This generative piece for Max/MSP and a human improviser is constantly changing. The piece is based on a drone made up of the first 16 harmonics of the overtone series. The fundamental of the overtone series is determined by the year, month and calendar day on which the piece is being performed. The algorithm which calculates the fundamental takes the year/100, the month/10, the day/10, the hour/100, the minute/100 and the second/10000 and adds the 6 values together. As a result the tuning of the piece is in a constant state of flux from day to day. There is no notated score for this piece. Instead there is a general form and rules that govern the performance of the piece related to the day of the week (Monday-Sunday) and the time of day. While the piece is intended to involve a human performer it is also usable as an ambient Max patch for computer alone.
The present recording was captured on Tuesday, May 7th, 2019 during a 4.5 hour installation of the piece in the Owen Hall Recording Studio at University of the Pacific. 2 hours here is excerpted for the listener which includes 2 extended chants as well as moments of the patch alone. Note that the patch is intended to be performed in a quadraphonic speaker array despite the fact that this recording is captured in only two channels. The drone was captured using 2 AKG C414 microphones set to omni-directional pickup patterns. The chanting was captured with a Beyer M160 ribbon-dynamic microphone.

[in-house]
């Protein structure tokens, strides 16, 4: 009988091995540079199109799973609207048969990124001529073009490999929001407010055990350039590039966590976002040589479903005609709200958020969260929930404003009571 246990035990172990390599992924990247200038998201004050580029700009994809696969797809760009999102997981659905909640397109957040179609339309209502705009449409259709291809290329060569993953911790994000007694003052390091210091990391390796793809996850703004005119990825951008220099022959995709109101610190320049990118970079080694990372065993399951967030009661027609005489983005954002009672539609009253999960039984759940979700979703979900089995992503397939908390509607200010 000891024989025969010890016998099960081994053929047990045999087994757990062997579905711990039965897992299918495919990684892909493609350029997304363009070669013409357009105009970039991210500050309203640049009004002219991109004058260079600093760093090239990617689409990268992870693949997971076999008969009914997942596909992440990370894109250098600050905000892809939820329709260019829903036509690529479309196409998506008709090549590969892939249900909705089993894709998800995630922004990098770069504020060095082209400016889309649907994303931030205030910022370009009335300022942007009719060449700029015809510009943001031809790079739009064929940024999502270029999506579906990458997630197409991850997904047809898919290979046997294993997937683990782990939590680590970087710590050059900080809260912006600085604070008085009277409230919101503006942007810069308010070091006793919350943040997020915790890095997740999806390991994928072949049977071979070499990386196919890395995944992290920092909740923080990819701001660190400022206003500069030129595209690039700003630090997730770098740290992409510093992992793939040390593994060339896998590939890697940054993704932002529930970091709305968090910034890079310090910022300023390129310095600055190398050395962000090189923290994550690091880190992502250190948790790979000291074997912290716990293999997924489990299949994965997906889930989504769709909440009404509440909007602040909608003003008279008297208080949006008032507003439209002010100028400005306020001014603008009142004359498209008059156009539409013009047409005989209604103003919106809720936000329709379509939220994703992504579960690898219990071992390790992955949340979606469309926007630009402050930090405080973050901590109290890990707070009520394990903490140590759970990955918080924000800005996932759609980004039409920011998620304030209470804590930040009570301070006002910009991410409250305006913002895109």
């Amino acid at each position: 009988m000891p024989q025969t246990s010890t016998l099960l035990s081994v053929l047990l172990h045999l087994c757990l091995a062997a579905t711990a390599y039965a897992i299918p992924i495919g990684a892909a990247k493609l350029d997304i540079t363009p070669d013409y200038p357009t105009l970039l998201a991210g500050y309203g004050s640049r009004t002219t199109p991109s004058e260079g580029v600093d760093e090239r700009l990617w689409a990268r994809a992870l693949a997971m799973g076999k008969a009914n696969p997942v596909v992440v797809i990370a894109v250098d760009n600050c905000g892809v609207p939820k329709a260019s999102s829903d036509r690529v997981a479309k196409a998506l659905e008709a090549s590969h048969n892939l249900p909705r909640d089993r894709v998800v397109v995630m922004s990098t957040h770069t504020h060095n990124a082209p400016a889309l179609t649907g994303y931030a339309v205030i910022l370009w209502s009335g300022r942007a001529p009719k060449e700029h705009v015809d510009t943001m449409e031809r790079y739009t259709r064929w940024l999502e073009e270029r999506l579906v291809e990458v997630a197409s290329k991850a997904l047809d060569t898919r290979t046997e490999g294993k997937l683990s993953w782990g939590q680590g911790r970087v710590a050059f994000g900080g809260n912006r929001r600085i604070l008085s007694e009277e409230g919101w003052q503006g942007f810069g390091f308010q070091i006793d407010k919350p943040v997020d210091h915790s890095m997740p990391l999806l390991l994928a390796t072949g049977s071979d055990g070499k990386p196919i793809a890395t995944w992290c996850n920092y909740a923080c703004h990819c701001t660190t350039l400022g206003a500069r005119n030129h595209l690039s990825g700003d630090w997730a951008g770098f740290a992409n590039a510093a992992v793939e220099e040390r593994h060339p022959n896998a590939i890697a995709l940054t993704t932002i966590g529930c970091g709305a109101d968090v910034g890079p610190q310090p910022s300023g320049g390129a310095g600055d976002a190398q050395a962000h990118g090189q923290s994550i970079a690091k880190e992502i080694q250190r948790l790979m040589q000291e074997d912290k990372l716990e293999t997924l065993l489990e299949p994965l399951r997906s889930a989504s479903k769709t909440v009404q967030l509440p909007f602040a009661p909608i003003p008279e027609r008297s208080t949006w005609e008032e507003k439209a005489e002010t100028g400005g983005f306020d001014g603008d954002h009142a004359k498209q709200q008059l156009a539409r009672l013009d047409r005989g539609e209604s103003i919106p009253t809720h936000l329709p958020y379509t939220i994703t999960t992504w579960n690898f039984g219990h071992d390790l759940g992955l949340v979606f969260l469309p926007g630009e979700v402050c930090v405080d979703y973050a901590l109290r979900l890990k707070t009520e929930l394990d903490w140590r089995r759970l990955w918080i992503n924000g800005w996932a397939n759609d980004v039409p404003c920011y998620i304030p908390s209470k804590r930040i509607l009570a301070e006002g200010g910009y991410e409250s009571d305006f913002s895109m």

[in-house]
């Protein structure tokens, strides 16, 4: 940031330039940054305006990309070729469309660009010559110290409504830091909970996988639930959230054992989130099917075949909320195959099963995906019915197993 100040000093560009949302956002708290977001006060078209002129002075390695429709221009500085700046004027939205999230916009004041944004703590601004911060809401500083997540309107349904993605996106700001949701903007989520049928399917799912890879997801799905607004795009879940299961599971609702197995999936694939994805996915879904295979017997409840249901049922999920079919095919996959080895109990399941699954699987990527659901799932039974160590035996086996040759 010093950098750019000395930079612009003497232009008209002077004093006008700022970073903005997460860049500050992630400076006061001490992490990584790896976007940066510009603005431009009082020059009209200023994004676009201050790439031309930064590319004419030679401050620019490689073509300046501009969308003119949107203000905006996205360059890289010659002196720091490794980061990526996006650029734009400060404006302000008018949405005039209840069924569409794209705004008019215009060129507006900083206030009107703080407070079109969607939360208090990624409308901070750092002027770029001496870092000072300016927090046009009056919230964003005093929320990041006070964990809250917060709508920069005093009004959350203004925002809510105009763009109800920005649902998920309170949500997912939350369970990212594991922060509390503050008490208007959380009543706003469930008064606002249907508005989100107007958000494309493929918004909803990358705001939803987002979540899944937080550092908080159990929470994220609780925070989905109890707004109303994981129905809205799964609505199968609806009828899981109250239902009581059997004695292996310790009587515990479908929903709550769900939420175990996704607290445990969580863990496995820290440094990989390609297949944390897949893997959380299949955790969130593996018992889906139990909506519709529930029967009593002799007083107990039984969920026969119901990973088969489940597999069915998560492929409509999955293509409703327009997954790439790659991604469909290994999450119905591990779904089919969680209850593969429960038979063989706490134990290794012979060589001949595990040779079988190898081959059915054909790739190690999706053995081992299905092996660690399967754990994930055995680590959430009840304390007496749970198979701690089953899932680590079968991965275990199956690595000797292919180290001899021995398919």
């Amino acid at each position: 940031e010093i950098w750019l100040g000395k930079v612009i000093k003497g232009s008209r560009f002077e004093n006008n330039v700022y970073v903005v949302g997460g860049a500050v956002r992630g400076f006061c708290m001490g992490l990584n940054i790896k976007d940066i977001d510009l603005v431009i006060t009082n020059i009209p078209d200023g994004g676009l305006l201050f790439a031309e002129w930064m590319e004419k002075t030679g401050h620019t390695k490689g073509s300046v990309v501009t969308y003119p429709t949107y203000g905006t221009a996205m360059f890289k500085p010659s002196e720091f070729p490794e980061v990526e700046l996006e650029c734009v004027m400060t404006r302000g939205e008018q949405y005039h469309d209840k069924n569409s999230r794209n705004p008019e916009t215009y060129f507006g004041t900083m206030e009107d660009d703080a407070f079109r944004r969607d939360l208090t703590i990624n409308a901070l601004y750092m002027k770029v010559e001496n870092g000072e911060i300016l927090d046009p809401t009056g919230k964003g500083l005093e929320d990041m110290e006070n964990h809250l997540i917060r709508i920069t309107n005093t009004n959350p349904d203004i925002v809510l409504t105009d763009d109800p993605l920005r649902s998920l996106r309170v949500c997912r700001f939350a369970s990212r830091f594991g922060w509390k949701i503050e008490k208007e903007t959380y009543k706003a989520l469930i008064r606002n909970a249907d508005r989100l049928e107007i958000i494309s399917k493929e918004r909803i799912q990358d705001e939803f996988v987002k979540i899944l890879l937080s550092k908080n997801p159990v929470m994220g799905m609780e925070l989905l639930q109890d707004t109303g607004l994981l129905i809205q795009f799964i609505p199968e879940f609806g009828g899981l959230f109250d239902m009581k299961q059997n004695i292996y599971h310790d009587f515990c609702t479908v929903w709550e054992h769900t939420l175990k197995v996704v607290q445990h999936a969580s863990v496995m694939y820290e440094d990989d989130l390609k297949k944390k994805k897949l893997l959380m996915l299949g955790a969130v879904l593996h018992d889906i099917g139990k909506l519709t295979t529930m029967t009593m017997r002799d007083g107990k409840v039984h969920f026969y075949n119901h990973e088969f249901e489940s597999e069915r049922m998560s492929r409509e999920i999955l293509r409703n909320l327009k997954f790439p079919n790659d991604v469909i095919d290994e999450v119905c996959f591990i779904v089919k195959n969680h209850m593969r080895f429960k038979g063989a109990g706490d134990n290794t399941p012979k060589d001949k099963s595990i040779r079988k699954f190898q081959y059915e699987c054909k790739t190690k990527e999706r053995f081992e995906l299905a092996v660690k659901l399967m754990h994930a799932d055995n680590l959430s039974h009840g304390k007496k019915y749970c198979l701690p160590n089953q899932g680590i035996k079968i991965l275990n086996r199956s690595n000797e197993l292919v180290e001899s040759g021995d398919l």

Max Patch and Chant by Kevin Swenson
Recording Engineered by Darla Testino and Professor Jeff Crawford